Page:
A Whole Body Approach to Crohn’s and Colitis

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If you are someone who experiences one of the two most common forms of inflammatory bowel disease (IBD), Crohn’s disease and ulcerative colitis, you will know that the pain and disruption caused by these disorders can wreak havoc on your life, affecting relationships, employment and more.

Unfortunately, there is no known cure for either condition, although much exciting research is being done. The good news is that we have made a lot of progress in recent years discovering natural ways to ease and support IBD. Read on to discover some non-invasive treatment modalities that can help you take your life back.

Crohn’s and Colitis- What You Need to Know

Crohn’s and Colitis develop when the lining of your intestines become inflamed. But behind that short definition lie several debilitating consequences, including difficulty with food digestion, nutrient absorption, and waste elimination. These issues can result in problems with bowel movements including urgency (feeling like you need to find a bathroom immediately) and bloody diarrhea.

The two disorders share many symptoms, including:

  • Diarrhea (sometimes alternating with constipation)
  • Bloody stools
  • Belly pain and discomfort
  • Rectal bleeding
  • Weight loss
  • Reduced appetite
  • Nausea
  • Increased gas
  • Fatigue
  • Anemia
  • Joint pain

The Differences Between Crohn’s And Colitis

Although they share many symptoms, it’s important to note that they’re not exactly the same. The main differences between Crohn’s and Colitis are:

  • With ulcerative colitis, only the large intestine is affected. Crohn’s disease can occur anywhere in the digestive system.
  • In Crohn’s disease, healthy tissue can be intermixed with inflamed tissue. In contrast, ulcerative colitis affects one confluent area.
  • The inflammation of colitis affects only the inner lining of the intestines, whereas it can affect deeper layers with Crohn’s disease.

In real-life terms, bloody diarrhea and rectal bleeding are more common with colitis. And the pain of Crohn’s is often a sharper, more intense pain than the cramping that typically characterizes colitis.

Bear in mind that these are just generalized differences and a medical practitioner is the best person to diagnose any form of inflammatory bowel disease.

What Causes Crohn’s and Colitis?

Why do some people get Crohn’s and Colitis? Scientists don’t have precise reasons and most cases are considered idiopathic (of no known origin), although having a gene to develop either one is necessary. They are generally considered to be autoimmune in nature, and a number of factors can come into play, including genetics and environmental triggers.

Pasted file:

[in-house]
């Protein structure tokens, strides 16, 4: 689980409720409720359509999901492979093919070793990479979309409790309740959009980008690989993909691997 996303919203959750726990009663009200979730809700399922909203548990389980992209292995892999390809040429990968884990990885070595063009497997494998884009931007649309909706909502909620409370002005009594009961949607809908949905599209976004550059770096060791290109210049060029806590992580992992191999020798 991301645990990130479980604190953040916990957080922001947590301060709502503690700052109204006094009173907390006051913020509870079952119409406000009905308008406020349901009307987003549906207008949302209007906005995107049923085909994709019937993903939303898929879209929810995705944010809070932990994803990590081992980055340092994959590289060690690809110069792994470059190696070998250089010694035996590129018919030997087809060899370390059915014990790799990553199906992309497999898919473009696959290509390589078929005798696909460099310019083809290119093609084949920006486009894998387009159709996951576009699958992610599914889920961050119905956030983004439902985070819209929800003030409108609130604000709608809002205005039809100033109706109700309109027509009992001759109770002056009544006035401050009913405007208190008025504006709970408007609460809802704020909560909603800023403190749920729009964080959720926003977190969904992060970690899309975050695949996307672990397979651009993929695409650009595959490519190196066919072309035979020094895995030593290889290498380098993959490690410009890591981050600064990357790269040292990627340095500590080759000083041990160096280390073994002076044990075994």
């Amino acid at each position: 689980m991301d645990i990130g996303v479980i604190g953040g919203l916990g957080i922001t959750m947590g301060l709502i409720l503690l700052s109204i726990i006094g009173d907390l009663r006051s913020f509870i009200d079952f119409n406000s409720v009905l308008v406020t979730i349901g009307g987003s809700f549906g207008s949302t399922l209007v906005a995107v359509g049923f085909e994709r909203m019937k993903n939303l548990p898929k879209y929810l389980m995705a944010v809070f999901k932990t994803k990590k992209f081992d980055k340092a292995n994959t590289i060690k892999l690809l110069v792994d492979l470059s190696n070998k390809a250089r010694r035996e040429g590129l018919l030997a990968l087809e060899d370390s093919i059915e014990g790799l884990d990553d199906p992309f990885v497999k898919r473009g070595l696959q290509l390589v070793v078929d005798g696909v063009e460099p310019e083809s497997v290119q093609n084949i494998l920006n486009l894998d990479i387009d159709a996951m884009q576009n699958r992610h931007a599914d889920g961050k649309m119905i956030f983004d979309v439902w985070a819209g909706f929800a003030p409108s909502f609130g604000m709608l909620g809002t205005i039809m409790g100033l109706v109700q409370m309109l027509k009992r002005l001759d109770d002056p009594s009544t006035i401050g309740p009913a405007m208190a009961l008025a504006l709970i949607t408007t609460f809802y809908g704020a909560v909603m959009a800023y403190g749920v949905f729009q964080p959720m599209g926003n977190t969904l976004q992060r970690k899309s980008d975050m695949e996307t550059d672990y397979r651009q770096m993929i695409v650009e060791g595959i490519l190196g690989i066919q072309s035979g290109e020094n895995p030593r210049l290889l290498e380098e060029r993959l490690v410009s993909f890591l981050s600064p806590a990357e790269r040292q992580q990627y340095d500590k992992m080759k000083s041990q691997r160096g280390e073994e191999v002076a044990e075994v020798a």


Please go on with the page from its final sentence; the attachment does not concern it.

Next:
Etiological Reasons:

  1. Dysbiosis—changes in the normal microbiome—bacteria, fungi, viruses and archae—in your gut may help lead to IBD. Thus, heavy use of antibiotics, or a poor diet may be factors
  2. Inflammation—damage is done to the gut in IBD from inflammatory chemicals attacking the lining of the gut. A proinflammatory diet, or medications that cause gut inflammation, may be risk factors.
  3. Food sensitivities may cause IBD
  4. SIBO—small intestine bacterial overgrowth—is especially associated with Crohn’s disease, but perhaps colitis as well.
  5. Elevated stress can produce either too much or too little cortisol—both of which make the gut lining more inflamed.
  6. Lack of nutrients, particularly Vitamin D3 and Fish oils—these two nutrients have been shown to reduce the onset of other auto-immune disease and theoretically may help prevent IBD onset.
  7. A bad diet—eating a Western diet of fast food, sugars, and processed food does increase the risk of developing IBD.

Testing: Aside from regular labs, and a diet diary these are the most commonly used specialty tests done in patients with IBD:

  1. Food sensitivity testing
  2. SIBO testing
  3. Stool and digestive analysis testing
  4. Salivary cortisol and DHEA testing

How Are Crohn’s and Colitis Treated?